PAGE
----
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The 2017 federal budget contains encouraging messaging about several of ACFO’s priority areas but the plan is short on the sort of details one would need before declaring it a true success. In particular, there are missed opportunities around pay equity and tax fairness that we hope the government will seize on in coming months as legislation to implement the budget is crafted.
During the election campaign, the Liberal Party speculated that it could find $1 billion in efficiencies in government operations, the first $220 million of which were flagged in the 2016 budget in the form of reduced spending on professional services, advertising and travel.
Budget 2017 announces three new expenditure management initiatives:
While the lack of detail on the nature of the “comprehensive review” is somewhat concerning, it is ACFO’s hope that the government will lean on the financial management expertise of the FI Community when carrying out this review. All too often, the government chooses instead to rely on costly outside advice that inevitably leads to dangerous centralization and outsourcing as evidenced by the ongoing Shared Services and Phoenix payroll system debacles.
For the first time, the government has included a gender-based analysis of the budget in acknowledgement of the fact that budgetary measures affect men and women differently. In this chapter, Budget 2017 points out that Canada has one of the highest wage gaps among Organisation for Economic Co-operation and Development (OECD) countries.
While ACFO applauds the inclusion of the gender-based analysis and the acknowledgement of Canada’s wage gap, it is frustrating to see the government purport to be concerned with reducing this wage gap while still fighting against even hearing ACFO’s own pay equity case.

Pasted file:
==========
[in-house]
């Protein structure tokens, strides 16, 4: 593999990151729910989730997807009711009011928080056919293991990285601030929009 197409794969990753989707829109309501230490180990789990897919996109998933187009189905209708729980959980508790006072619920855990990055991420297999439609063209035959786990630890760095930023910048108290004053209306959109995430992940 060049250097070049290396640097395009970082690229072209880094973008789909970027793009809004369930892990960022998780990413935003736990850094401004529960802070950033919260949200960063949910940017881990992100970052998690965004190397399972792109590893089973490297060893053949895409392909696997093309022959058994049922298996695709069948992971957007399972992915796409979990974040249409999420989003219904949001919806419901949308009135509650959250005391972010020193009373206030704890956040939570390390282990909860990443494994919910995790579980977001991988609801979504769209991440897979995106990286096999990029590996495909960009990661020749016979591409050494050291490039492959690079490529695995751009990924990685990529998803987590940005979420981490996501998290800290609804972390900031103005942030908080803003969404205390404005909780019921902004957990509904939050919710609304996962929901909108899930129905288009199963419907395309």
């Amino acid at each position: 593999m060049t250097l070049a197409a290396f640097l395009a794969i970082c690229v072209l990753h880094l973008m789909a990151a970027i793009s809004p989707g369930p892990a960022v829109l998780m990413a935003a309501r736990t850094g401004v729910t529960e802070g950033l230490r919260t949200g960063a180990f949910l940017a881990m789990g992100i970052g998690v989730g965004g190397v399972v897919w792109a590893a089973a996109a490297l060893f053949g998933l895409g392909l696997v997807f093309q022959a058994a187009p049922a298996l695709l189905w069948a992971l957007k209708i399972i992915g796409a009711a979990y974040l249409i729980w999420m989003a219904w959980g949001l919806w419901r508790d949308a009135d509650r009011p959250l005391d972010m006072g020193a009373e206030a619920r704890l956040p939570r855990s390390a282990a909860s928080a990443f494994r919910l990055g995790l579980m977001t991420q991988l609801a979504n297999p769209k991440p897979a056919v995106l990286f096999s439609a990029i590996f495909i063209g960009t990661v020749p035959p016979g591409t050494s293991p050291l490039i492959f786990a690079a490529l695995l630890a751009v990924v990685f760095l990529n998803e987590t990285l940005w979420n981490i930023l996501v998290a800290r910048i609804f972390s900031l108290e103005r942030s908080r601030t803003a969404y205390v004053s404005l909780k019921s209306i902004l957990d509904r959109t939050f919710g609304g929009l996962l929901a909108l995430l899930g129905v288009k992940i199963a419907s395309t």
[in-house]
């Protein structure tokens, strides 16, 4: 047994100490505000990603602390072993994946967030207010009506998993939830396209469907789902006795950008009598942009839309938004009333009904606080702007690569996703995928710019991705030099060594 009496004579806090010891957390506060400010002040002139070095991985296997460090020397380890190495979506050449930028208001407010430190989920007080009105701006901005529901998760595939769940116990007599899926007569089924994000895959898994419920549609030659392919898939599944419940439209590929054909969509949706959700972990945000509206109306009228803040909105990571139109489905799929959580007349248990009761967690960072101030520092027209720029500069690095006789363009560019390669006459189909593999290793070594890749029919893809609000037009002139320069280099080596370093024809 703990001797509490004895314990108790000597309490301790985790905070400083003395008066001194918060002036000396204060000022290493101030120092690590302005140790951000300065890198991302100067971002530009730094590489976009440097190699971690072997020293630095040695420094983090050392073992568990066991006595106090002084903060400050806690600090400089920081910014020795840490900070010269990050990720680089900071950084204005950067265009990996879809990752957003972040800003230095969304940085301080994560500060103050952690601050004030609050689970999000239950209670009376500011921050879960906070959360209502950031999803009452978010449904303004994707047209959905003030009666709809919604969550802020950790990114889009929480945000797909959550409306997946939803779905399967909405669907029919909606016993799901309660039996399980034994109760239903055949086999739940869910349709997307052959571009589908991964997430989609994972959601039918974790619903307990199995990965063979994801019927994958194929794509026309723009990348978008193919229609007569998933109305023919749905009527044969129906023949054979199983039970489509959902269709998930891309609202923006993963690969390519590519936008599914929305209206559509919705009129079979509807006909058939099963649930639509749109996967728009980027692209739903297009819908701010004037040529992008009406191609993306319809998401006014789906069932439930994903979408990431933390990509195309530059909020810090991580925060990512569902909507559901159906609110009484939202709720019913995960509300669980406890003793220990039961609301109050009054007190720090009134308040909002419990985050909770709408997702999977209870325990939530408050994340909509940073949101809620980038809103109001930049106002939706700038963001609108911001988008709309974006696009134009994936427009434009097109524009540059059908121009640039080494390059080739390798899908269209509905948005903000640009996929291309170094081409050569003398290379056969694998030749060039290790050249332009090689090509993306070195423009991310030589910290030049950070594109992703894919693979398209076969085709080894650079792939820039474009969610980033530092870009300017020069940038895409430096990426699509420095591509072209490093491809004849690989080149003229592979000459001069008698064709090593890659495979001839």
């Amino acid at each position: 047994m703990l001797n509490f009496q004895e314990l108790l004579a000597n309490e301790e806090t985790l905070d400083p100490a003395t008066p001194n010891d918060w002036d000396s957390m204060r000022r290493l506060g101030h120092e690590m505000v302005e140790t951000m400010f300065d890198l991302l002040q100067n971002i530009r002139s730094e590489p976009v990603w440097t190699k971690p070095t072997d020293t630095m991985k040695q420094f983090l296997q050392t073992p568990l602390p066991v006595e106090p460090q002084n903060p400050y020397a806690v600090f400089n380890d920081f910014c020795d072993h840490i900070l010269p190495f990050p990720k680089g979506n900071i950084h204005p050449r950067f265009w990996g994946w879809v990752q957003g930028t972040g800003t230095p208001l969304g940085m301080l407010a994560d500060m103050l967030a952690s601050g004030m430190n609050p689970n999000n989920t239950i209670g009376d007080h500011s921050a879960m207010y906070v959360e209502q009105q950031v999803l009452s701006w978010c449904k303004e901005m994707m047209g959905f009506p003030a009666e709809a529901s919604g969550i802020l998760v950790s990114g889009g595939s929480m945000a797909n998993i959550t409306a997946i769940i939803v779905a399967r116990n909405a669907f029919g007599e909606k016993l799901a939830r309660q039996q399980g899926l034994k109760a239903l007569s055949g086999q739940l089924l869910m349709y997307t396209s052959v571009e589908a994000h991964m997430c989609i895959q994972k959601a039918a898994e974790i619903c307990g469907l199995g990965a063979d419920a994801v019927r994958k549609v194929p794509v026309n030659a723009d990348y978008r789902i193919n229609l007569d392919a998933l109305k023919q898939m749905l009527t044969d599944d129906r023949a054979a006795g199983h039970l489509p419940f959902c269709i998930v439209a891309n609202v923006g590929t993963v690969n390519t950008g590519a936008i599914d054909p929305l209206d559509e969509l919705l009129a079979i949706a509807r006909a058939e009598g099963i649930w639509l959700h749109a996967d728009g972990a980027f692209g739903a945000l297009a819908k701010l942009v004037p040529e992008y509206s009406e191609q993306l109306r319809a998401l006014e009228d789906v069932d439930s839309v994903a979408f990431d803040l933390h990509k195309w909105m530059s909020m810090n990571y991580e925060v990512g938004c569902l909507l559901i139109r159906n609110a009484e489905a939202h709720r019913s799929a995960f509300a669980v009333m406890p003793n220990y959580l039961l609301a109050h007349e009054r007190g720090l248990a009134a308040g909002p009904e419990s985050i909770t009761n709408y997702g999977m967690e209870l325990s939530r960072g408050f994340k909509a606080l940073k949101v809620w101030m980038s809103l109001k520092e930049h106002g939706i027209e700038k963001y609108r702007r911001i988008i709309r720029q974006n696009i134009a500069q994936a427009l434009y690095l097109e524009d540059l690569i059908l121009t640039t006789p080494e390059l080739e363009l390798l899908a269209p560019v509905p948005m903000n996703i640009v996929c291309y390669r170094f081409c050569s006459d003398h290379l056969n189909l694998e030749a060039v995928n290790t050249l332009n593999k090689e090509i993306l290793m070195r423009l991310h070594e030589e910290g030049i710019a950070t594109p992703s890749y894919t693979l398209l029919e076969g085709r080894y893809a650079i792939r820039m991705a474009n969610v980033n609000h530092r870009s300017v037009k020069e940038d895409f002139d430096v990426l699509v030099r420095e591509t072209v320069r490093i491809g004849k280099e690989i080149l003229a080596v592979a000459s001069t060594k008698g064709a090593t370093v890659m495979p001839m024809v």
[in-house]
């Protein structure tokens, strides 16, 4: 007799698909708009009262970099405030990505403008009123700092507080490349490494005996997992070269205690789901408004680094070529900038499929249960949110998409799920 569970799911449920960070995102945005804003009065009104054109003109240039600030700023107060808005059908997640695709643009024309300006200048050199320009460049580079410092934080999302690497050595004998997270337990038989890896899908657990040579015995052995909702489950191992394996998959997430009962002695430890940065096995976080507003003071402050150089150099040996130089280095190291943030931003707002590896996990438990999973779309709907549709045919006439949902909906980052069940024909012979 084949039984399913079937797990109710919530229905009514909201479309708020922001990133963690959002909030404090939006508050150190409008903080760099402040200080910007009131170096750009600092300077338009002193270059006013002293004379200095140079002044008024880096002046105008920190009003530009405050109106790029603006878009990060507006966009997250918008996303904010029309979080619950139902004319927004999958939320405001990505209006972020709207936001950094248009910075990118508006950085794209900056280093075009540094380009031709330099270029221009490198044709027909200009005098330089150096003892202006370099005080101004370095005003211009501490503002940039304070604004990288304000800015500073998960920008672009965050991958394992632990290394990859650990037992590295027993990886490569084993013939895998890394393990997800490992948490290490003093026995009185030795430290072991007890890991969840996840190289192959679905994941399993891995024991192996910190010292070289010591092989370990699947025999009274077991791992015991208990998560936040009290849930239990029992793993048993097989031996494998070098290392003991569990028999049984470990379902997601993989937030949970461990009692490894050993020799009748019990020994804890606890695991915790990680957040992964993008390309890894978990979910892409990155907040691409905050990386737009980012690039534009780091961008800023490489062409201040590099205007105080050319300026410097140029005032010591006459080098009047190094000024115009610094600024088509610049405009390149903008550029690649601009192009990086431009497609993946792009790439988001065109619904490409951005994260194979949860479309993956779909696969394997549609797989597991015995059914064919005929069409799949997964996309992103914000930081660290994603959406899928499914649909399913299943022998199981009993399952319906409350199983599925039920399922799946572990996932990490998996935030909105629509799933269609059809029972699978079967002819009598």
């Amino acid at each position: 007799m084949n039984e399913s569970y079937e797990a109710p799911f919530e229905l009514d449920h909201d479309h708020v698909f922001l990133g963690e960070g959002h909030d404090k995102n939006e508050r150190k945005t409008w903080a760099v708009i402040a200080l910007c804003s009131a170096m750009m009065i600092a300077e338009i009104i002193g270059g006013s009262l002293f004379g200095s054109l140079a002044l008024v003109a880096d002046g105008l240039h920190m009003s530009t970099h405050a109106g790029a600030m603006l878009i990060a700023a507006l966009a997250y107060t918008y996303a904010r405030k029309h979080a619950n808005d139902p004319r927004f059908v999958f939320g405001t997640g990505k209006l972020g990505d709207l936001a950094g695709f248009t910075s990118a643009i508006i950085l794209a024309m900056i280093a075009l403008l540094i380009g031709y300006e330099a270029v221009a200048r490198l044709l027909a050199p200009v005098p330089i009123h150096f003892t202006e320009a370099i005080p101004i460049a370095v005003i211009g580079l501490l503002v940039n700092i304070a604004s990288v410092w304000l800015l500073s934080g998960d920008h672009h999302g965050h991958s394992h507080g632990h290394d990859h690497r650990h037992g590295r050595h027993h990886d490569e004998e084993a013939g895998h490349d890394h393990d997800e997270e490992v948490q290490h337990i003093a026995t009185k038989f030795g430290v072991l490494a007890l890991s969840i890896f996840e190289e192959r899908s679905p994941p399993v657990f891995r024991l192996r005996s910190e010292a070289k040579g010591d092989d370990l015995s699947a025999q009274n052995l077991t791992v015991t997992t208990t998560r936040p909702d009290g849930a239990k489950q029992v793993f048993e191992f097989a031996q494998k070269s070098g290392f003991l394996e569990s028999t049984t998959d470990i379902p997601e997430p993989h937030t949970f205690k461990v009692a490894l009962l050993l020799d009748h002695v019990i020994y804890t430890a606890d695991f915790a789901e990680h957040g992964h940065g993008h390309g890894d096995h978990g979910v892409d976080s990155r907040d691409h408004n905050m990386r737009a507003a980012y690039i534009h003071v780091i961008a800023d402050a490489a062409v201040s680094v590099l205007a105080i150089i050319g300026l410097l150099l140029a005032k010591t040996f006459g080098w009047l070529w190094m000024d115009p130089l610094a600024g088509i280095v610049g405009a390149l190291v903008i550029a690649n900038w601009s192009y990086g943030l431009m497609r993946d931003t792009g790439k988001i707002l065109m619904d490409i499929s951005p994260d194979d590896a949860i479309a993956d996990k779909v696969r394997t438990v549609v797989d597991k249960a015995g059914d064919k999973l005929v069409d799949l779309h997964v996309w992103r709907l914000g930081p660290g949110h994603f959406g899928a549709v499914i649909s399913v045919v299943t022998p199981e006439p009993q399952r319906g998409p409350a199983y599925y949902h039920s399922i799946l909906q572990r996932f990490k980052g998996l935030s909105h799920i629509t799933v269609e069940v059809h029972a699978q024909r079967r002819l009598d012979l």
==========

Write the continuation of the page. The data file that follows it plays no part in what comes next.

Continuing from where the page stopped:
Following the Special Committee on Pay Equity’s Report, the government announced in October 2016 that it would be tabling pay equity legislation in 2018. At the time, ACFO and others questioned the necessity of such a long wait for legislation to be tabled.
It is worth noting that the Canada Infrastructure Bank, a project that was proposed at approximately the same time as the pay equity report was tabled, is a feature of Budget 2017 with the bank slated to be operational later this year. This clearly demonstrates that the government is capable of moving quickly when it wants to. If pay equity is as big of a priority as the government indicates, it should act accordingly and speed up the new legislation.
ACFO also encourages the government to honour the spirit of the committee’s report and agree to meet to discuss a faster, more collaborative resolution to our own pay equity case.
One of the best ways to counter the agenda of austerity that has led to the hollowing out of vital public services, including those administered by the FI Community, is to ensure revenues that are owed to the government are actually collected.
While Budget 2017 includes some important measures on this front, the plan falls far short of the report prepared by the Standing Committee on Finance, which contains many recommendations made by ACFO. The government responded favourably to this report earlier this year but several important changes failed to make the cut for the budget.
ACFO welcomes the incremental changes made in Budget 2017, such as an additional $524 million to increase the capacity of the Canada Revenue Agency to go after tax exploitation. It is also encouraging that the government plans to collaborate with provinces and territories to put in place a national strategy on transparency on beneficial ownership –a recommendation ACFO has championed. But it’s vital that the government go further when it releases a paper in the coming months to lay out policy responses to exploitative tax planning practices, as Budget 2017 promises.
Canada has the potential to lead on tax justice on the global stage but more needs to be done to realize that potential.